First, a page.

I did not know that. You have boggled my mind.

> Whether the conversion process would be render-ish or parse-ish is an
> entirely different question.
>

I'm out of my depth here.

>
> As for the parser: We already have one - it's part of POV-Ray.
>

That I knew. :-)

> Ideally, we'd have a proper clear-cut C++ API for the representation of
> a scene (at present the internal representation /still/ partially C-ish
> and poorly delineated), and the parser would be just one module using
> this API to generate such a scene. Add to that a feature in the API to
> get a mesh representation from any arbitrary shape, and we'd have the
> best core for a POV-Ray SDL import filter one could ever wish for.
>

I like the sound of that.

> As a matter of fact this is the direction the dev team intends to go, in
> order to make it easier to integrate components of POV-Ray into other
> pieces of software - be it as an input filter or a render engine. But it
> won't happen overnight, and I won't be the only one working towards this
> goal.
>
Are we thinking about Pov 4.0?
It all sounds good

>
>>> Unfortunately I have only a rather basic understanding of how a
>>> real-world lathe is used in practice, and have never gotten my hands on
>>> one myself, but I know there are various "handicrafters" among you
>>> people, who certainly have plenty of experience in this area, so I'd
>>> appreciate any input especially from you guys.
>>>
>> It is basically a SOR.
>
> Thanks, my basic understanding of a real-world lathe does cover /that/
> fact ;-)
>

I knew I should have put a smiley there.

> I've even heard tell that it is typically used with sharp tools to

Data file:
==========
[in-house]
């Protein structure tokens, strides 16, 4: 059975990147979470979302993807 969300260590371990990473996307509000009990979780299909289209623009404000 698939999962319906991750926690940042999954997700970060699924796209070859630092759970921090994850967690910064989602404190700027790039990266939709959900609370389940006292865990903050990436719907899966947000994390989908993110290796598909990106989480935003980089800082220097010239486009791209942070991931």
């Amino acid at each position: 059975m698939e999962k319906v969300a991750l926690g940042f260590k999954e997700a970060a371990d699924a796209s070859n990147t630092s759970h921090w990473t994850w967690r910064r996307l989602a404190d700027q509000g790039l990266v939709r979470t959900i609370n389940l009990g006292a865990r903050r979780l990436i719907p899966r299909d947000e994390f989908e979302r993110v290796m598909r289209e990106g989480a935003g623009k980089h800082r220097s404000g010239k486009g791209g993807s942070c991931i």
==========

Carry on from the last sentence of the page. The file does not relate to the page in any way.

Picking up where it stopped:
> remove parts of the material. :-)
>
And abrasive ones for Anti-Aliasing.

Think wood turning, it is simpler and more "hands on".
I've never used a lathe myself but I've stood beside people who were 
using them and watched.

In the virtual world you could have an object spinning in mid air to be 
turned (shaped). So to add verisimilitude the left hand side (LHS) will 
have a spindle or a chuck that holds the wood and rotates it. The 
spindle is set into bearings called a headstock. This is driven either 
by a motor or a foot treadle. The RHS of the wood is kept in place using 
what is called a Tailstock.
(At this point I thought that if you could have haptic feedback a 
virtual potters wheel might be simpler. Less parts.)
Or if you are turning a bowl no Tailstock.
You need a toolrest to support the cutting tool.
That is it in its simplest form.

See if these help
http://www.woodworking.co.uk/Technical/Beginners/beginners.html#Lathe

http://www.getwoodworking.com/news/article/turning-for-beginners-part-1/885



-- 

Regards
     Stephen


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From: Bald Eagle
Subject: Re: VR Brainstorming
Date: 14 Sep 2014 13:40:01
Message: <web.54159a25a15068255e7df57c0@news.povray.org>
Usually woodlathes are used with a variety of fairly large tools (leverage) and
you work your way from the rough-turning of an octagonally cut workpiece into a
cylindrical one, then medium turning to get the countour/profile that you want,
and then some finer tools that you actually use to sort of slice or peel to get
a very fine finish.

Big industrial ones, like the ones used to make baseball bats or other
high-throughput items use a copying template and really go FAST.
See youtube for "How It's Made"

Metal lathes have the cutter mounted in a carriage that you either move with
screws/gears and a wheel, or by motor-driven means for things like cutting screw
threads.  Different speeds are used to account for things like heat, chatter,
chipping, etc. that are peculiar to the turning and feeding speed coupled with
the type and hardness of the metal you're cutting.
There are also specialized tools like "knurling wheels" that actually press a
texture into the surface of the metal rather than cut the pattern into it.

I'd say youtube is your friend, or if you want an actual lathe manual, I might
be able to dig you up a pdf ...


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From: clipka
Subject: Re: VR Brainstorming
Date: 14 Sep 2014 15:20:55
Message: <5415b257$1@news.povray.org>
Am 14.09.2014 14:42, schrieb Stephen:

>> Whether the conversion process would be render-ish or parse-ish is an